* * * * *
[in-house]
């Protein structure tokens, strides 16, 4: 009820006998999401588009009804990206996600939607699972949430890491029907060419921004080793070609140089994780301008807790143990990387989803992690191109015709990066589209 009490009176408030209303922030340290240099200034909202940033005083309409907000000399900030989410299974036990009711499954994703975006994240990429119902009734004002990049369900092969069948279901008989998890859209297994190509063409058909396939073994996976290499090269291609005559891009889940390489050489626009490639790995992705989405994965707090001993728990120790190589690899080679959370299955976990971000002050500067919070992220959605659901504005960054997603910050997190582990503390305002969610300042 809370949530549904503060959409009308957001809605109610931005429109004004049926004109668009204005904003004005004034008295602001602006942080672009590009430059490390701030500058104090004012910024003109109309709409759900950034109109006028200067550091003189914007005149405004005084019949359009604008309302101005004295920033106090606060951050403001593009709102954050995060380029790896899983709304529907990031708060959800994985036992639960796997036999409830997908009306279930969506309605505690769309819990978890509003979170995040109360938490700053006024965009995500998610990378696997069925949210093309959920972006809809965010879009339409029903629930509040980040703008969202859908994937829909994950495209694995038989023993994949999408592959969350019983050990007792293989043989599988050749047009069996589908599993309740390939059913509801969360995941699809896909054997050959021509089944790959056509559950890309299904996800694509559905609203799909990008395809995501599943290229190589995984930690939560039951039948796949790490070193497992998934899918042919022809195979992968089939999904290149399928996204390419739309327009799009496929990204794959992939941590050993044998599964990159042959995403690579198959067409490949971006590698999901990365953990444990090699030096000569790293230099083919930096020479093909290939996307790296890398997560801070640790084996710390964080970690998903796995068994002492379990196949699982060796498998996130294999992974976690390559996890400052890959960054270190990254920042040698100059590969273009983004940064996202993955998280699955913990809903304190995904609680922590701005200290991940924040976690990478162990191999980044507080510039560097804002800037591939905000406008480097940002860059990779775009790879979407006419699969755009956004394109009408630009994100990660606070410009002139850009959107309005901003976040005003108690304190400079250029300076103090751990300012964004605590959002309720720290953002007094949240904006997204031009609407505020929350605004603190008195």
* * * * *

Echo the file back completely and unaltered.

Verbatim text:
[in-house]
């Protein structure tokens, strides 16, 4: 009820006998999401588009009804990206996600939607699972949430890491029907060419921004080793070609140089994780301008807790143990990387989803992690191109015709990066589209 009490009176408030209303922030340290240099200034909202940033005083309409907000000399900030989410299974036990009711499954994703975006994240990429119902009734004002990049369900092969069948279901008989998890859209297994190509063409058909396939073994996976290499090269291609005559891009889940390489050489626009490639790995992705989405994965707090001993728990120790190589690899080679959370299955976990971000002050500067919070992220959605659901504005960054997603910050997190582990503390305002969610300042 809370949530549904503060959409009308957001809605109610931005429109004004049926004109668009204005904003004005004034008295602001602006942080672009590009430059490390701030500058104090004012910024003109109309709409759900950034109109006028200067550091003189914007005149405004005084019949359009604008309302101005004295920033106090606060951050403001593009709102954050995060380029790896899983709304529907990031708060959800994985036992639960796997036999409830997908009306279930969506309605505690769309819990978890509003979170995040109360938490700053006024965009995500998610990378696997069925949210093309959920972006809809965010879009339409029903629930509040980040703008969202859908994937829909994950495209694995038989023993994949999408592959969350019983050990007792293989043989599988050749047009069996589908599993309740390939059913509801969360995941699809896909054997050959021509089944790959056509559950890309299904996800694509559905609203799909990008395809995501599943290229190589995984930690939560039951039948796949790490070193497992998934899918042919022809195979992968089939999904290149399928996204390419739309327009799009496929990204794959992939941590050993044998599964990159042959995403690579198959067409490949971006590698999901990365953990444990090699030096000569790293230099083919930096020479093909290939996307790296890398997560801070640790084996710390964080970690998903796995068994002492379990196949699982060796498998996130294999992974976690390559996890400052890959960054270190990254920042040698100059590969273009983004940064996202993955998280699955913990809903304190995904609680922590701005200290991940924040976690990478162990191999980044507080510039560097804002800037591939905000406008480097940002860059990779775009790879979407006419699969755009956004394109009408630009994100990660606070410009002139850009959107309005901003976040005003108690304190400079250029300076103090751990300012964004605590959002309720720290953002007094949240904006997204031009609407505020929350605004603190008195």